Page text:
Social Psychology Network

Maintained by Scott Plous, Wesleyan University

Joe Vandello

Joe Vandello

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Most of my research deals with the theme of conflict. I am currently pursuing three largely independent lines of research:

(1) Cultural and Gender Influences on Aggression.
In one program, I am exploring how cultural norms and ideologies influence male violence. Specifically, I have been examining how norms about honor shape the dynamics of male-female relationships and contribute to domestic violence; and in turn, how cultures perpetuate and reinforce these ideologies.

(2) The Psychology of the Underdog.
I have recently begun exploring perceptions of disadvantaged individuals and groups. Support for underdogs (those at a competitive disadvantage and expected to lose) appears to be quite widespread, and perhaps universal across cultures. While support for underdogs may not be surprising, the psychological appeal is not obvious, and in fact, would seem to contradict classic social psychology theories that suggest an important part of our self-esteem derives from identifying with successful, high status groups.

(3) Colorblindness and Political Correctness.
In a third program of research, I have begun to look at how people experience race and deal with the moral uncertainty that results from actions that could be construed as racist. For instance, I have looked at how people make decisions when ascribed social categories such as race or gender are involved, and how they justify such decisions. Current studies examine how people resolve the anxiety created by making salient discrepancies between one’s egalitarian values and one’s less-than-ideal current realities.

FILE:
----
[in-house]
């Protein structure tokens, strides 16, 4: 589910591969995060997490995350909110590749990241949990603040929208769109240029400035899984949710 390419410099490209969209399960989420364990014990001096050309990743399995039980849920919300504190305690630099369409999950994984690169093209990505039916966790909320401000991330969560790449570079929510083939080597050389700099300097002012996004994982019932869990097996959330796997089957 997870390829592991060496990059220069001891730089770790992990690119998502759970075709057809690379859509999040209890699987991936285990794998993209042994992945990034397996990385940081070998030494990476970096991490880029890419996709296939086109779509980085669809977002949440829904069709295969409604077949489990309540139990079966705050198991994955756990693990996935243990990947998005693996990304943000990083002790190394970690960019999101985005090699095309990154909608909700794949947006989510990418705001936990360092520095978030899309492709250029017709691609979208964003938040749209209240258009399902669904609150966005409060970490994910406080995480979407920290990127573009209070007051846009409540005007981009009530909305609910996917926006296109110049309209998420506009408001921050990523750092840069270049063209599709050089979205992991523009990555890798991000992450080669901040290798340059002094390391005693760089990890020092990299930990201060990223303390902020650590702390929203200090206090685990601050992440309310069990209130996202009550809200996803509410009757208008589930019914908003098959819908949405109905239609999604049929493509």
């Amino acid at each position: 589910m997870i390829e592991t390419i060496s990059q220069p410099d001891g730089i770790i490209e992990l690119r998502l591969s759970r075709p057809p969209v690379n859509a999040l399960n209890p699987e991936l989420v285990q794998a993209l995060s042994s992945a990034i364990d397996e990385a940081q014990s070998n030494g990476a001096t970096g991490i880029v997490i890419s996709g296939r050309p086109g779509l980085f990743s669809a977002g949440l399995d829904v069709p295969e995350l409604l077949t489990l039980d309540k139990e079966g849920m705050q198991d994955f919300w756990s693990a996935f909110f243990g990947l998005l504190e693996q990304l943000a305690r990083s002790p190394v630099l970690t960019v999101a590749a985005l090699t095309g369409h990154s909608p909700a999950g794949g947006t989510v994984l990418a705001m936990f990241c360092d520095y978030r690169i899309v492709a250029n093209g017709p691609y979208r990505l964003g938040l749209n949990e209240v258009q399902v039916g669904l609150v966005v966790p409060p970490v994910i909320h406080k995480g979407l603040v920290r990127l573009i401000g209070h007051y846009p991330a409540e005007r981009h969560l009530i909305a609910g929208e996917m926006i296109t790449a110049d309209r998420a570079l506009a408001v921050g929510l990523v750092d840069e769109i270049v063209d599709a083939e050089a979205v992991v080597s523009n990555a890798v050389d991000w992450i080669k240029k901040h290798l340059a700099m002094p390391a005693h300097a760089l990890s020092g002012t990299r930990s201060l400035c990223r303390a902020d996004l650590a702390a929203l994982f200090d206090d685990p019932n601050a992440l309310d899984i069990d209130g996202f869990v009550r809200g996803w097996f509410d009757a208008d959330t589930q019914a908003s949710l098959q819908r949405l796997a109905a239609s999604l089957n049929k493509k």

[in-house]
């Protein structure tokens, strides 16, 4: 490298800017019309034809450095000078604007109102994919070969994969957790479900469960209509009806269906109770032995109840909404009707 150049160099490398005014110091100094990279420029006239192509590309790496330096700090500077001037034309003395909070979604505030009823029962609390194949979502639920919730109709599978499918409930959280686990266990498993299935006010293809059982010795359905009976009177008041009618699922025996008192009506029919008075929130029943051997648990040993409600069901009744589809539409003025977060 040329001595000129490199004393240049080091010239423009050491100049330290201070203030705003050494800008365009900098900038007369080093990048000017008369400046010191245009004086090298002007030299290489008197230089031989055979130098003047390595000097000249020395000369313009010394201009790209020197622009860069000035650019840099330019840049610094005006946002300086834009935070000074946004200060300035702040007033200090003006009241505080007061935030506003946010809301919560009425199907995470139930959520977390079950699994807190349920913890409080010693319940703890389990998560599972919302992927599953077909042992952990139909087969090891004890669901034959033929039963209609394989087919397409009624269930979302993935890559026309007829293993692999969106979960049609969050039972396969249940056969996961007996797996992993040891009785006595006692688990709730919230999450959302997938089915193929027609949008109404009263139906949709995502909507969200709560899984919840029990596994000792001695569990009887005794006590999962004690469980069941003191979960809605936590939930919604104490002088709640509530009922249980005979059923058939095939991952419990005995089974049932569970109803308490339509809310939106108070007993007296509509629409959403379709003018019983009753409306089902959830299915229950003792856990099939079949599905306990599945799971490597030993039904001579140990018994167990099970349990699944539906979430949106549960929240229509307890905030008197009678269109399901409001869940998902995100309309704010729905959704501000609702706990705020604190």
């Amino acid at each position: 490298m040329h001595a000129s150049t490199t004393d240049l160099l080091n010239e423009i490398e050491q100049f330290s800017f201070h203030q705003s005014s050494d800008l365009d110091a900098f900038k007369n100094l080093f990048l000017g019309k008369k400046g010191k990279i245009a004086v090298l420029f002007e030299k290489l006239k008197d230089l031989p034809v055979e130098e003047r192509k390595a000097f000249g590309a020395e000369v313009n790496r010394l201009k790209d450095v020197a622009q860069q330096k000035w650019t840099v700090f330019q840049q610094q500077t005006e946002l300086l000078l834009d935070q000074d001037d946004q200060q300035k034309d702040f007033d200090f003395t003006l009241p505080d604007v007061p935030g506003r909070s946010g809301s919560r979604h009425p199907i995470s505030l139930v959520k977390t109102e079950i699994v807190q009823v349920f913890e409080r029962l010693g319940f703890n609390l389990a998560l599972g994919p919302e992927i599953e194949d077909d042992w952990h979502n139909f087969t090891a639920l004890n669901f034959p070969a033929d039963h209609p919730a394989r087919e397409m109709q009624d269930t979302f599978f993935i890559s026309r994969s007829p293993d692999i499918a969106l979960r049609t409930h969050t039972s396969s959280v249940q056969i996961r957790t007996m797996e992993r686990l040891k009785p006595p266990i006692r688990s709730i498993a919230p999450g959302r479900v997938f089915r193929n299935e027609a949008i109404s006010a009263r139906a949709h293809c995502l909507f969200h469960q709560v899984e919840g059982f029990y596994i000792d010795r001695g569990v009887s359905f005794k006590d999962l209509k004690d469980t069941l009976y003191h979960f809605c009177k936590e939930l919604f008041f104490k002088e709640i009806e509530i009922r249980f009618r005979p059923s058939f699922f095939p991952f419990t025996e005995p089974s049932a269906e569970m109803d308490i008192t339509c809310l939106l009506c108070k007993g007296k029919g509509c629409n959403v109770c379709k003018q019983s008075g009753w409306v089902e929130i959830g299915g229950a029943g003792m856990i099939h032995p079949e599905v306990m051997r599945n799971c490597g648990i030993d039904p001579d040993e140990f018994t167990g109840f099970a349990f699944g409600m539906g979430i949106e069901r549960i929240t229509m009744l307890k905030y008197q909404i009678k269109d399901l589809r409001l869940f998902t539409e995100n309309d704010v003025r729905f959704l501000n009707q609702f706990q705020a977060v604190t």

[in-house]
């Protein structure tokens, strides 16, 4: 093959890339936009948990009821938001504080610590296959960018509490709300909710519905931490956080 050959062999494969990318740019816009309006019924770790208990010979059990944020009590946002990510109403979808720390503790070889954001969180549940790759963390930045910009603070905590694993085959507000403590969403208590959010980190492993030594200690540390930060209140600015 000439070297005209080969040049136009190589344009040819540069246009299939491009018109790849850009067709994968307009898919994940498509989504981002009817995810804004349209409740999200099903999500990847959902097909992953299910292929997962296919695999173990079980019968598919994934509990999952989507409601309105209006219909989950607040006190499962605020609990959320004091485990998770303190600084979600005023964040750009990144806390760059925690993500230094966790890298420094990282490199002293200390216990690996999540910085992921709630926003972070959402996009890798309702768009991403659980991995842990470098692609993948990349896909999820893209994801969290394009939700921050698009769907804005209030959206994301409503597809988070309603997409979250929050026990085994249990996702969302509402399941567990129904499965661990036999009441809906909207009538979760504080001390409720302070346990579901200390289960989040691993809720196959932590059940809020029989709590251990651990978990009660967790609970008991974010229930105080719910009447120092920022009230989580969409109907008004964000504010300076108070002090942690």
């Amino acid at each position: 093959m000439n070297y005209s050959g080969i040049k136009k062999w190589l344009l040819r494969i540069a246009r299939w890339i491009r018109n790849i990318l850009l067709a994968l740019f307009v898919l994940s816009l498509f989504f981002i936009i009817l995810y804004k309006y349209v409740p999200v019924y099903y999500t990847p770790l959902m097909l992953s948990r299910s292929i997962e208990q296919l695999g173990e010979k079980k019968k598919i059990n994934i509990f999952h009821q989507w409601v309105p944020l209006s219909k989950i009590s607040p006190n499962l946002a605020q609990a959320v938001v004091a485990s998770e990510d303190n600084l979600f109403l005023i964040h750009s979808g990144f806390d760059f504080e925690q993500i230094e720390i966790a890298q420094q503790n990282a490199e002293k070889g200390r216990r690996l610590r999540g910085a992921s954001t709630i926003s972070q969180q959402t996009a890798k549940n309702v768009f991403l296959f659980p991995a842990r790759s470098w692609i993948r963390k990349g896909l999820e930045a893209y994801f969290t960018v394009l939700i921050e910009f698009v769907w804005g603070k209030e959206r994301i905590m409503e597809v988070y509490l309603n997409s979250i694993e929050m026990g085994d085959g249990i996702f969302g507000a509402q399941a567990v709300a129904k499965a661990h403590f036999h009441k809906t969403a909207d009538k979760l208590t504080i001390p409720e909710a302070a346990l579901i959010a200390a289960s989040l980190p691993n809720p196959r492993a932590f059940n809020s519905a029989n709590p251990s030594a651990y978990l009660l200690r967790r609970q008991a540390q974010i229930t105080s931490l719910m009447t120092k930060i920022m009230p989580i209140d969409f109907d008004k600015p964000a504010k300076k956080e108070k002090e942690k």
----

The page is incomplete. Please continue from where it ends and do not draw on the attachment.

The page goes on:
Primary Interests:

  • Aggression, Conflict, Peace
  • Culture and Ethnicity
  • Ethics and Morality
  • Gender Psychology
  • Prejudice and Stereotyping

Journal Articles:

Other Publications:

  • Cohen, D., & Vandello, J. A. (2004). The paradox of politeness. In M. Anderson (Ed.), Cultural shaping of violence. West Lafayette, IN: Purdue University Press.
  • Cohen, D., & Vandello, J. A. (2001). Honor and "faking" honorability. In R. Nesse (Ed.), Evolution and the capacity for commitment (pp. 163-185). New York: Russell Sage.
  • Vandello, J. A., & Cohen, D. (2004). When believing is seeing: Sustaining norms of violence in cultures of honor. In M. Schaller & C. Crandall (Eds.), The psychological foundations of culture (pp. 281-304). New York: Lawrence Erlbaum.

Courses Taught:

  • Advanced Social Psychology
  • Psychology of Gender
  • Social Psychology

Joe Vandello
Department of Psychology
University of South Florida
4202 East Fowler Avenue, PCD4118G
Tampa, Florida 33620-7200
United States of America

  • Phone: (813) 974-0362
  • Fax: (813) 974-4617

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